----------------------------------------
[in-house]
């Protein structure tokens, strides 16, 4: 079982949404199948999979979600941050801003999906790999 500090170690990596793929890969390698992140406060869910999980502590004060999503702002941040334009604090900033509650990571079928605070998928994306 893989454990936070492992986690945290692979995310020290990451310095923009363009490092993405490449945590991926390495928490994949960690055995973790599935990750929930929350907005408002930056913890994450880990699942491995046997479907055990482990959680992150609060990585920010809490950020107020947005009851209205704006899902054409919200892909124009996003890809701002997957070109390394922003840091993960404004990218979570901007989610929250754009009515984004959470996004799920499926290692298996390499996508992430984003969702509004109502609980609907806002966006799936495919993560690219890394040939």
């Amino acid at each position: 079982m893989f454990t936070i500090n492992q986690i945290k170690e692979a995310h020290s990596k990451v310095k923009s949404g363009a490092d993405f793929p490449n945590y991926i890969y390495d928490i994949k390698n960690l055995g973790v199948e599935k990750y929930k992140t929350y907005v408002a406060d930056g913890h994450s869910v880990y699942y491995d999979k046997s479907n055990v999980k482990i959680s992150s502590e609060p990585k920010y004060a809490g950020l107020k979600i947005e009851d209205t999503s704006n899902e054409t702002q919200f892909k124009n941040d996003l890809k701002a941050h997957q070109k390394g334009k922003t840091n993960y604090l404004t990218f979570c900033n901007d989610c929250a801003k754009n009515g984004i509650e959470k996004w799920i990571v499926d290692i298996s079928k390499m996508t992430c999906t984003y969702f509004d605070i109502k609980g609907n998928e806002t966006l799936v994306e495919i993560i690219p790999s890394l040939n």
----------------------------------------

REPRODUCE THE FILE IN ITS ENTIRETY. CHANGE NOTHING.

[in-house]
């Protein structure tokens, strides 16, 4: 079982949404199948999979979600941050801003999906790999 500090170690990596793929890969390698992140406060869910999980502590004060999503702002941040334009604090900033509650990571079928605070998928994306 893989454990936070492992986690945290692979995310020290990451310095923009363009490092993405490449945590991926390495928490994949960690055995973790599935990750929930929350907005408002930056913890994450880990699942491995046997479907055990482990959680992150609060990585920010809490950020107020947005009851209205704006899902054409919200892909124009996003890809701002997957070109390394922003840091993960404004990218979570901007989610929250754009009515984004959470996004799920499926290692298996390499996508992430984003969702509004109502609980609907806002966006799936495919993560690219890394040939």
């Amino acid at each position: 079982m893989f454990t936070i500090n492992q986690i945290k170690e692979a995310h020290s990596k990451v310095k923009s949404g363009a490092d993405f793929p490449n945590y991926i890969y390495d928490i994949k390698n960690l055995g973790v199948e599935k990750y929930k992140t929350y907005v408002a406060d930056g913890h994450s869910v880990y699942y491995d999979k046997s479907n055990v999980k482990i959680s992150s502590e609060p990585k920010y004060a809490g950020l107020k979600i947005e009851d209205t999503s704006n899902e054409t702002q919200f892909k124009n941040d996003l890809k701002a941050h997957q070109k390394g334009k922003t840091n993960y604090l404004t990218f979570c900033n901007d989610c929250a801003k754009n009515g984004i509650e959470k996004w799920i990571v499926d290692i298996s079928k390499m996508t992430c999906t984003y969702f509004d605070i109502k609980g609907n998928e806002t966006l799936v994306e495919i993560i690219p790999s890394l040939n």